Below you can see some of our stone weavings.  I love that both Lisa and Anne not only made beautiful pieces, but added their own touches to their work.

I learned a lot from teaching this course, as one always does.  And I hope to teach another class in the new year.  If you are interested you can visit and send me a message on the contact page.

"Even stones have a love, a love that seeks the ground."Meister Eckhart

Sunday, October 28, 2018

"Intro to Weaving" with Sarah Harste

Yesterday my friend Jyoti and I took Sarah Harste's Intro to Weaving Class and it was AWESOME!!!  Jyoti called me a couple months ago asking if I wanted to take some sort of weaving class.  At first I was resistant.  Not because I didn't want to do it (because I love weaving), but the usual busy life and reluctance to commit to something far off in the future.  Jyoti sent me Sarah's website and I was amazed by all her class offerings and wanted to take them all!  We narrowed it down to her Intro to Weaving class at Baker-Hunt in October and signed up.

I had never heard of Baker-Hunt Art and Cultural Center before.  It is in Covington, Kentucky and is not even 20 minutes from my house.  They offer a variety of classes that include painting, scultpure, photography, weaving, and yoga.  If you live nearby definitely visit their website.  I was also so impressed with the beautiful old building where our class was held.  The classroom was in a ballroom with detailed parquet flooring.  Below you can see a few interior shots of the building.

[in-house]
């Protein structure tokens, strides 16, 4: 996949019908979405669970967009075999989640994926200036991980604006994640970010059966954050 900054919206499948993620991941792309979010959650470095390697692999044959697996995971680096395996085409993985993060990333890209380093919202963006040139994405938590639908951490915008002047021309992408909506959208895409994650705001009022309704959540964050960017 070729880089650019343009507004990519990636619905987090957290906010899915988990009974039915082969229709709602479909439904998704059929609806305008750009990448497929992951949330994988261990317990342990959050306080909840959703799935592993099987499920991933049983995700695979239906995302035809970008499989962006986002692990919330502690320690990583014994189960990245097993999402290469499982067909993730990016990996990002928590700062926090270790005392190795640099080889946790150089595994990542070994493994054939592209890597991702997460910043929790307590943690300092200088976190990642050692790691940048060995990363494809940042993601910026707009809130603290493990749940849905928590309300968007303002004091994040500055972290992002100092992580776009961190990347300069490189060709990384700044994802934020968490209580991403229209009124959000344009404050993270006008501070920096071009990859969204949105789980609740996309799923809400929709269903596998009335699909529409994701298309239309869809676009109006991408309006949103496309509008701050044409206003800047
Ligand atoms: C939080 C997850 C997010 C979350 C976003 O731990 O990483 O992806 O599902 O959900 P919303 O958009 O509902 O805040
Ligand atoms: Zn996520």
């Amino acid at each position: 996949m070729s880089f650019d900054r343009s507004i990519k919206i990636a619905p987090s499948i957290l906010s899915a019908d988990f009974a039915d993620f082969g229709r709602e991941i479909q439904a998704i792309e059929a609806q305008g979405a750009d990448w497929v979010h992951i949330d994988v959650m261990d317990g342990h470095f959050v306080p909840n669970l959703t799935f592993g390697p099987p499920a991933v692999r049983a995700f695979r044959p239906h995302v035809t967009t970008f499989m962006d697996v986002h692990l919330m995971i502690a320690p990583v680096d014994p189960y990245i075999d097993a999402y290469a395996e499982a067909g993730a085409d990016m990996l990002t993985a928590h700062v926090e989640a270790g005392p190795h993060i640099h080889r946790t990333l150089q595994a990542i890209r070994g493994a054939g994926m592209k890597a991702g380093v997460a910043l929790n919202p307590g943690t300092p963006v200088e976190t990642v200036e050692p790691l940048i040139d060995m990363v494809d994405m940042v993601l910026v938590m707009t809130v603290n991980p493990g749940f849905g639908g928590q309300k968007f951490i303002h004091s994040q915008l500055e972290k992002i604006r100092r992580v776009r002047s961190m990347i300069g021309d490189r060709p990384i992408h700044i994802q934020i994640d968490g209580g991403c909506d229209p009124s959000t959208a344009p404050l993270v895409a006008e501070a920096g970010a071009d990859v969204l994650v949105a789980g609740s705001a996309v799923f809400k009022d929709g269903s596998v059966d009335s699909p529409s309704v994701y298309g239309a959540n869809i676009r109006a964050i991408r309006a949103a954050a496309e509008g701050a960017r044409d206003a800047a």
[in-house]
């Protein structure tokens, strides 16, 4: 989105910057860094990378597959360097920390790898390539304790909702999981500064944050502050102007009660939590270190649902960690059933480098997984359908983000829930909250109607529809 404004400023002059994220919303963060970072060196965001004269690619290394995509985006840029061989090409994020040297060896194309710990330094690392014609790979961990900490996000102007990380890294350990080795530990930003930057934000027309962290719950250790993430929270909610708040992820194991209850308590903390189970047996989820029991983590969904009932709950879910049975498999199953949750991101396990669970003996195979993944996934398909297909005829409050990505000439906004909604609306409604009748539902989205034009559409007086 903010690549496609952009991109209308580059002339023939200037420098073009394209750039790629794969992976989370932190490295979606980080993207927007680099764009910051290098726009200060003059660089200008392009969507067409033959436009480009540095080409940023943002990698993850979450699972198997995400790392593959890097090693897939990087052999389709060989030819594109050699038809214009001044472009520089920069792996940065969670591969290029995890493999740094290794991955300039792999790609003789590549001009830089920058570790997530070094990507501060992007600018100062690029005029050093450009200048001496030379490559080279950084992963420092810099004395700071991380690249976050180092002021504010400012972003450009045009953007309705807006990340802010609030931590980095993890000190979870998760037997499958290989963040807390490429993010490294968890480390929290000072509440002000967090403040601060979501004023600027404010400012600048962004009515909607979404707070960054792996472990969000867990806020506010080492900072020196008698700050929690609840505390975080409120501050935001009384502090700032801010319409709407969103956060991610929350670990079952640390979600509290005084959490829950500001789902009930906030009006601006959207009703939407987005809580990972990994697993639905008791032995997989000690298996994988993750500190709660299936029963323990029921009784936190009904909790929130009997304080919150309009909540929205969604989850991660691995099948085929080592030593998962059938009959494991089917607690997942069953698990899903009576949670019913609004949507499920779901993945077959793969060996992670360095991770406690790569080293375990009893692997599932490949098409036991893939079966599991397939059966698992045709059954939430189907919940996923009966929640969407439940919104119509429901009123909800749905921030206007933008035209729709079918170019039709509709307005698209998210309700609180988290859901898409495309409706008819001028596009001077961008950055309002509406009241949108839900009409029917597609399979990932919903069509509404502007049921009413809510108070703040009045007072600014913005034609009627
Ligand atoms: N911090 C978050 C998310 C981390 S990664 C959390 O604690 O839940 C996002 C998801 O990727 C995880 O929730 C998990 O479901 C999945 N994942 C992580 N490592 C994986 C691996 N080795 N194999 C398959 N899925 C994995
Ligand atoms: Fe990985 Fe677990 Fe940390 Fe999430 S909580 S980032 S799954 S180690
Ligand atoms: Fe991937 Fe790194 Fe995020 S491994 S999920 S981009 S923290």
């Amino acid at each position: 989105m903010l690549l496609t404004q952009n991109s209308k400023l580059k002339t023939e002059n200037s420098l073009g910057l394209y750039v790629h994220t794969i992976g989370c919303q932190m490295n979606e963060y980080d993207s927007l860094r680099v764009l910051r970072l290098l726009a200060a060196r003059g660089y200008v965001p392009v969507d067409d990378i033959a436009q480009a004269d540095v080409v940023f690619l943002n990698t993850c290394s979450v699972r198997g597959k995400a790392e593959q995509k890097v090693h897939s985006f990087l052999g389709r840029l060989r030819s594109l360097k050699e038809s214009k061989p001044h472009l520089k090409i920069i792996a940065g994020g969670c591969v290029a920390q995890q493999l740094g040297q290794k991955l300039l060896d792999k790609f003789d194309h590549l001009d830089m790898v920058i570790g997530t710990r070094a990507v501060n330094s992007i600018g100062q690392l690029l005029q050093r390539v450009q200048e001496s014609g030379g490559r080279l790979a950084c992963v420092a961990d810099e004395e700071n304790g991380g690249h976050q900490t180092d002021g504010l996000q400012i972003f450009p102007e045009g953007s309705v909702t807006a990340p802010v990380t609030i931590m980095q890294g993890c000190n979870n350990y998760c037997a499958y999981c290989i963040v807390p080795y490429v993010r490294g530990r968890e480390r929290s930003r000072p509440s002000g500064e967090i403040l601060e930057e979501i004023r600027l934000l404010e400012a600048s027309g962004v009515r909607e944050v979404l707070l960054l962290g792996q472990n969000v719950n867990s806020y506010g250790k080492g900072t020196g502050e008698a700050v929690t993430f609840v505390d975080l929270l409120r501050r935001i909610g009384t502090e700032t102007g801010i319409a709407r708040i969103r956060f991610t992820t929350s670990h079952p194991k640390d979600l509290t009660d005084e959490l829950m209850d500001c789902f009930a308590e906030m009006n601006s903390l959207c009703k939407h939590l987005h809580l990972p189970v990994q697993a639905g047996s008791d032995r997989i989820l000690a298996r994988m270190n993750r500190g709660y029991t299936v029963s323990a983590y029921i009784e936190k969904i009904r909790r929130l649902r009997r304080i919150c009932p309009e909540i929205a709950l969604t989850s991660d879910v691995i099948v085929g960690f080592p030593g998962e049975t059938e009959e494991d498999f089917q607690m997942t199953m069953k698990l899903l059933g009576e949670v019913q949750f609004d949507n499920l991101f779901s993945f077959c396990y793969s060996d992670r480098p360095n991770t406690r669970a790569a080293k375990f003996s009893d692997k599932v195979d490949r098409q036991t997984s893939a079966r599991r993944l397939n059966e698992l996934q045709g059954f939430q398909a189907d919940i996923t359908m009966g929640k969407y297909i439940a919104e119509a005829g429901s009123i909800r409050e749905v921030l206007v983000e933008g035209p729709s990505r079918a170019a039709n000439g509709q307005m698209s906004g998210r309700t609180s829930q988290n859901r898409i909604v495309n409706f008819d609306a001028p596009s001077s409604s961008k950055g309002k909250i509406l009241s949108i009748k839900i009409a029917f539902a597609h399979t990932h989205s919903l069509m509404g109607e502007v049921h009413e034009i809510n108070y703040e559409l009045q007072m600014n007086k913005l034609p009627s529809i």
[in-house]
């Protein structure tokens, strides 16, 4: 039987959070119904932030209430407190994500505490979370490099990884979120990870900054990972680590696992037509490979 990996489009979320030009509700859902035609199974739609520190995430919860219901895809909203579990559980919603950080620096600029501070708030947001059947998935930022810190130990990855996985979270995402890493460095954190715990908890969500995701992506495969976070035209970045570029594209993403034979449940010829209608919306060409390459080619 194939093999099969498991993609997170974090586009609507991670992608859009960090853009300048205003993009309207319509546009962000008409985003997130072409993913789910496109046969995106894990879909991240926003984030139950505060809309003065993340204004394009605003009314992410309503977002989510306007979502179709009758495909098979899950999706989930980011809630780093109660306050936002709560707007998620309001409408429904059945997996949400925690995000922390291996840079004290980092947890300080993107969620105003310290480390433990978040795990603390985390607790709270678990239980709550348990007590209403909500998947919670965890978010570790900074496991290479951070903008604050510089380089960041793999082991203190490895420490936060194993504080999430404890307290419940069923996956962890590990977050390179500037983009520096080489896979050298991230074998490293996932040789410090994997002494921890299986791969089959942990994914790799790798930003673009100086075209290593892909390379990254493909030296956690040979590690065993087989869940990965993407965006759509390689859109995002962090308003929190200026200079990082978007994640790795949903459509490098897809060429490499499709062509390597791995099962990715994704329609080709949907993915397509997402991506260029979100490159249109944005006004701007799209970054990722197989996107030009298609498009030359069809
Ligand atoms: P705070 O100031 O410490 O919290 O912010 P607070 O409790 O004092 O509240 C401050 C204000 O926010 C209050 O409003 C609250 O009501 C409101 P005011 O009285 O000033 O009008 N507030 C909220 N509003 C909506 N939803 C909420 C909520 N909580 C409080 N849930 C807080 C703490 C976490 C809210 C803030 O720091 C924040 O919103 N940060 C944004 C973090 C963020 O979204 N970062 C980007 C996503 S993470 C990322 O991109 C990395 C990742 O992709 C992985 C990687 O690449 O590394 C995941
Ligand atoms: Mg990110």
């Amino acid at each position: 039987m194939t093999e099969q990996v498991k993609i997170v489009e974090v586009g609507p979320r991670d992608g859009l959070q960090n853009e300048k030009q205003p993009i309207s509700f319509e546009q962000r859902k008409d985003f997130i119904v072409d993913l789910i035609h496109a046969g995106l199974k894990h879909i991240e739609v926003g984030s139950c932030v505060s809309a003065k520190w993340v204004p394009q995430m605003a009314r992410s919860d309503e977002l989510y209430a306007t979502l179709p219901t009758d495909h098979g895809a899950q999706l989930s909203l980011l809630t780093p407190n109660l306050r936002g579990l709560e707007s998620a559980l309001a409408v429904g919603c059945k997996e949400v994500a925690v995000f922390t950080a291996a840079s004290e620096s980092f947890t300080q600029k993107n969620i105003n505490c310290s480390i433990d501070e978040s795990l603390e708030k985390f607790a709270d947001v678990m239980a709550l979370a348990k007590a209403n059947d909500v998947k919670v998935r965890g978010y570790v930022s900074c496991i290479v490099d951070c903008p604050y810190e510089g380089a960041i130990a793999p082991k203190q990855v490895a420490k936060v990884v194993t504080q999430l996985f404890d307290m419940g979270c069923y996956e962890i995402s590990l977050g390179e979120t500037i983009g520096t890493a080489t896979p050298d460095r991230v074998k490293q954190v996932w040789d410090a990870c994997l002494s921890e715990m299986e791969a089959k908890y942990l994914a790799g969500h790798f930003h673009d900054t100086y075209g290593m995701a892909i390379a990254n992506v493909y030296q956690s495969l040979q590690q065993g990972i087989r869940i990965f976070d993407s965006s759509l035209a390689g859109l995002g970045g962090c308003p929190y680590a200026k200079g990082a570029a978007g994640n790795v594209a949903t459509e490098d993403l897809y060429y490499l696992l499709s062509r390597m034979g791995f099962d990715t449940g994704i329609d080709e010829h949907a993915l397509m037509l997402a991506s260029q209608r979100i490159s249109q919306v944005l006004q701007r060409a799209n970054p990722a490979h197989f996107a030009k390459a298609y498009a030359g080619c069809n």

When we first entered the ballroom Sarah and a lovely array of yarn greeted us.  She showed us the sample of what we were going to make and told us we could pick out a few different colors.  I was in heaven!  There is not much I enjoy more than thinking about colors and how they might look together.  Oh, the joy of it.  The class was only five minutes in and I was loving it!

Also awaiting us was an empty threaded loom at each of our seats.  Sarah had very kindly threaded the warp for us so that we would be able to finish our project in the allotted 4 hours.

Soon, under Sarah's skillful and patient instructions we were off and weaving. 

Above you can see Jyoti weaving about halfway through her project.  Below is a photo of my weaving when I had just finished the sumac weave section.

And here you can see the finished weaving before I took it off the loom.